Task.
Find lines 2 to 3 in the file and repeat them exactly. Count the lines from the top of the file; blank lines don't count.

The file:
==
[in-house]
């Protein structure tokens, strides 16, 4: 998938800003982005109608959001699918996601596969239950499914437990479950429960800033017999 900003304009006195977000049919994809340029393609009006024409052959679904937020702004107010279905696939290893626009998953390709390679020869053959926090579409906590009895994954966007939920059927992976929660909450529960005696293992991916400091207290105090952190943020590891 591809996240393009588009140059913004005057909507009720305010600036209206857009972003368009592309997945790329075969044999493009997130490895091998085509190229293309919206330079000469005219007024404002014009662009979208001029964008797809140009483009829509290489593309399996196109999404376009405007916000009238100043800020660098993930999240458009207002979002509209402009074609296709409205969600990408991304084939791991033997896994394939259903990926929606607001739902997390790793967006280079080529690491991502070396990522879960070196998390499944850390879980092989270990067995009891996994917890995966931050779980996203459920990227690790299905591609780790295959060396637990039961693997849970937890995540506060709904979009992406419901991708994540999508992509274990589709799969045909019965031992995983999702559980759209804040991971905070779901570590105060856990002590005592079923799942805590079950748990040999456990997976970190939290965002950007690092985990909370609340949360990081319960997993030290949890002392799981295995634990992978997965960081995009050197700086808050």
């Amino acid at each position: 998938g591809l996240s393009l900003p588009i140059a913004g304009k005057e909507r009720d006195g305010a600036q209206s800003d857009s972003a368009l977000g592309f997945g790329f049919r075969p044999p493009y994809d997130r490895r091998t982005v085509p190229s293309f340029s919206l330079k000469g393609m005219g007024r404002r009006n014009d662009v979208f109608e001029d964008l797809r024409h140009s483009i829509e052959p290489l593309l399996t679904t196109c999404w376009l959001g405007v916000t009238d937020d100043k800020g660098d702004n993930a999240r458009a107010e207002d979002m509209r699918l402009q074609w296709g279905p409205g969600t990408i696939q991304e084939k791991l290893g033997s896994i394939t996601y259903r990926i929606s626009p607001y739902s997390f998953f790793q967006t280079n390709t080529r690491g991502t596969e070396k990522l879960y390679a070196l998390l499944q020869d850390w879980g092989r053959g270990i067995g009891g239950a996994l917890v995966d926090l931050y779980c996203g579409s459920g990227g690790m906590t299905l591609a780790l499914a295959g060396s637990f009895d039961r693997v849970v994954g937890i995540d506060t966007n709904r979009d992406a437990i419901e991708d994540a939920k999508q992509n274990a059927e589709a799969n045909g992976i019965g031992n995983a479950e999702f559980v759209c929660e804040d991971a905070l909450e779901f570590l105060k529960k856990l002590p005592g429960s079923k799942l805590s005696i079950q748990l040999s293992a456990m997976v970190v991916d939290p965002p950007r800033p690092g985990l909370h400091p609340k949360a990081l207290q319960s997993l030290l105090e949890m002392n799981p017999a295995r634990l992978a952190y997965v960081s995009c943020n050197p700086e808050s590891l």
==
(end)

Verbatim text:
């Protein structure tokens, strides 16, 4: 998938800003982005109608959001699918996601596969239950499914437990479950429960800033017999 900003304009006195977000049919994809340029393609009006024409052959679904937020702004107010279905696939290893626009998953390709390679020869053959926090579409906590009895994954966007939920059927992976929660909450529960005696293992991916400091207290105090952190943020590891 591809996240393009588009140059913004005057909507009720305010600036209206857009972003368009592309997945790329075969044999493009997130490895091998085509190229293309919206330079000469005219007024404002014009662009979208001029964008797809140009483009829509290489593309399996196109999404376009405007916000009238100043800020660098993930999240458009207002979002509209402009074609296709409205969600990408991304084939791991033997896994394939259903990926929606607001739902997390790793967006280079080529690491991502070396990522879960070196998390499944850390879980092989270990067995009891996994917890995966931050779980996203459920990227690790299905591609780790295959060396637990039961693997849970937890995540506060709904979009992406419901991708994540999508992509274990589709799969045909019965031992995983999702559980759209804040991971905070779901570590105060856990002590005592079923799942805590079950748990040999456990997976970190939290965002950007690092985990909370609340949360990081319960997993030290949890002392799981295995634990992978997965960081995009050197700086808050």
């Amino acid at each position: 998938g591809l996240s393009l900003p588009i140059a913004g304009k005057e909507r009720d006195g305010a600036q209206s800003d857009s972003a368009l977000g592309f997945g790329f049919r075969p044999p493009y994809d997130r490895r091998t982005v085509p190229s293309f340029s919206l330079k000469g393609m005219g007024r404002r009006n014009d662009v979208f109608e001029d964008l797809r024409h140009s483009i829509e052959p290489l593309l399996t679904t196109c999404w376009l959001g405007v916000t009238d937020d100043k800020g660098d702004n993930a999240r458009a107010e207002d979002m509209r699918l402009q074609w296709g279905p409205g969600t990408i696939q991304e084939k791991l290893g033997s896994i394939t996601y259903r990926i929606s626009p607001y739902s997390f998953f790793q967006t280079n390709t080529r690491g991502t596969e070396k990522l879960y390679a070196l998390l499944q020869d850390w879980g092989r053959g270990i067995g009891g239950a996994l917890v995966d926090l931050y779980c996203g579409s459920g990227g690790m906590t299905l591609a780790l499914a295959g060396s637990f009895d039961r693997v849970v994954g937890i995540d506060t966007n709904r979009d992406a437990i419901e991708d994540a939920k999508q992509n274990a059927e589709a799969n045909g992976i019965g031992n995983a479950e999702f559980v759209c929660e804040d991971a905070l909450e779901f570590l105060k529960k856990l002590p005592g429960s079923k799942l805590s005696i079950q748990l040999s293992a456990m997976v970190v991916d939290p965002p950007r800033p690092g985990l909370h400091p609340k949360a990081l207290q319960s997993l030290l105090e949890m002392n799981p017999a295995r634990l992978a952190y997965v960081s995009c943020n050197p700086e808050s590891l």